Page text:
Just Platforms in a Digital Ocean

Platforming a book is how to transition through different useable forms- through a blog, app, print (in any order). Mod gives a brief history lesson on how his work "Art Space Tokyo" evolved through its different forms. I think it's interesting that its 'home' is online-not in print! This is huge. So much of our discussion so far this semester has dealt with books transitioning from print to digital- but now it can live online and in print with seemingly less tension.

Marketing a "Mod" Product

Craig Mod aims to please. And, boy, does he succeed because Craig Mod is sharp. I shouldn't have to point out his perfectly tailored suit complete with perfectly cocked pocket square for you to see how it's true. The man is good looking and appears thoughtful and easy-going in public, which subsequently makes him charming. The reason why I say all this is because of a lecture I heard on Sunday while attending the Student Media Bootcamp. A marketing professor came to speak to me and other members of student publications.

Curating an Electronic Library

I was particularly struck by Craig Mod's discussion of scarcity and boundaries. I hadn't considered the way we as readers/consumers/curators try to reconcile the vastness of hyperspace with a contained unit of physicality. The example of Mod's Kindle single spoke to this tendency. It's true that I am generally reluctant to claim "ownership" of website content, even though I can Instapaper or Pocket it.

Libraries... They Could Live in the Cloud!?

Barbara Fister's article, "The End of the Twilight of Doom" gave insight into the extermination of public (and private) libraries. The article poses that most people who read, are ultimately going further in life. I'm thinking bookworm is a superhero cape, innovative with a hit of pizzaz. Claiming that most readers are more educated, active, better citizens, and overall better individuals that patronize the arts, there is no question that the importance of libraries will have a greater effect than that which would take away a communal place to rent and enjoy books. Yet....

Creating an Ecology

It seems that platforming is about creating an ecology--a networked system that "[extends] the content indefinitely in more organic ways" (Mod). With platforming, EPUB versions aren't better than a searchable PDF or the physical paper book. Each representation of the book can be used the complement others. The strengths of different platforms can be used in conjunction with one another to create an ecology.

Individual Project Log 3: Creating Prototypes

What have I done?
I have finished compiling and refining my list of 211 digital assets. Some of those assets are illustrations taken from the print text. The rest of the assets are videos, audio recordings, and HTML5 widgets. Additionally, I have compiled almost all of the image files needed for those assets.

I've also created prototypes for my audio recordings and HTML5 widgets.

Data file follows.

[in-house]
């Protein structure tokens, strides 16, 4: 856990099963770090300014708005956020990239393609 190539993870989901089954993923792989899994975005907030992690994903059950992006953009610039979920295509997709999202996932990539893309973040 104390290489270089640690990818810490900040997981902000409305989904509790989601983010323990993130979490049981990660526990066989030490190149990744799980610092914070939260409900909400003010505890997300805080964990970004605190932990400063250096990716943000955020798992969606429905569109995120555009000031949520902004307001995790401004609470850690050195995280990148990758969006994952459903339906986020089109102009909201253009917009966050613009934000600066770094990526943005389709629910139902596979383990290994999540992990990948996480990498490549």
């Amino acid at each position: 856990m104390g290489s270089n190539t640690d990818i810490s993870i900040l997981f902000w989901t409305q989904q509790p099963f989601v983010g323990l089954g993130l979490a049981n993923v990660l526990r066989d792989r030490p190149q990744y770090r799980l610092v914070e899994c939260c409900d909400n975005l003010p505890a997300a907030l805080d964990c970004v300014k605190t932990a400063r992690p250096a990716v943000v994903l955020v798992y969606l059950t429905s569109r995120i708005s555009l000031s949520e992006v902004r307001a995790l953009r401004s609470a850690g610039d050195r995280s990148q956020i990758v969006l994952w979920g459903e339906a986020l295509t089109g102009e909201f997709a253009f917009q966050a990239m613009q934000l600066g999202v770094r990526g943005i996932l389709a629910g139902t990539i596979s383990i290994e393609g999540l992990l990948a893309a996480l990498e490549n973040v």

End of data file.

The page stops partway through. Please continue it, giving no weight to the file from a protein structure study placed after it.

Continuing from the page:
Project Log 3

Spoken word poets are an odd group. When I asked them to send me a typewritten copy of their piece they all looked at me as though I was giving them homework. One guy even asked, "So what? You want us to do your job for you?" I explained that without a typewritten copy that I'd be left to structure their work to my own liking, which didn't seem like such a bad prospect to them. Needless to say, I received no typewritten copies and was left to transcribe each piece from the audio. The positive side of this is that I can structure their poems any way I want, but it does add to my workload.

Mod's Modding

What is platforming a book? Quite simply, this involves making a book compatible across the various platforms available to it. This would include the web, e-readers, and print. Of course the defining of the term is a lot simpler than the practice of it. Each device has its own formatting standards and marketplace. When creating a digital book, it is best to consider all of the various platforms available so as to optimize your publication for the greatest possible market.

Platforming Response

Before I discuss Craig Mod’s relevance to the projects in the class, I’d like to mention a few points of contention I have with the reading. First, Craig Mod writes that “if you obstruct their ability to share – to touch – digital text, then your content is as good as non-existent. Or, in the least, it’s less likely to be engaged.” I think there’s a difference between non-existent and just something being less likely.

Platforms vs. Apps

Craig Mod contrasts platforming a book to making an app for it. In 2010, some magazine publishers had started to produce apps but they were complex and confusing. Also each one was slightly different from the other which resulted in confused readers. I believe Mod used the word platforming in order to reference existing networks and devices that are currently in use – iBooks and Kindle for example. Platforming isn’t simply about reading text on a screen.

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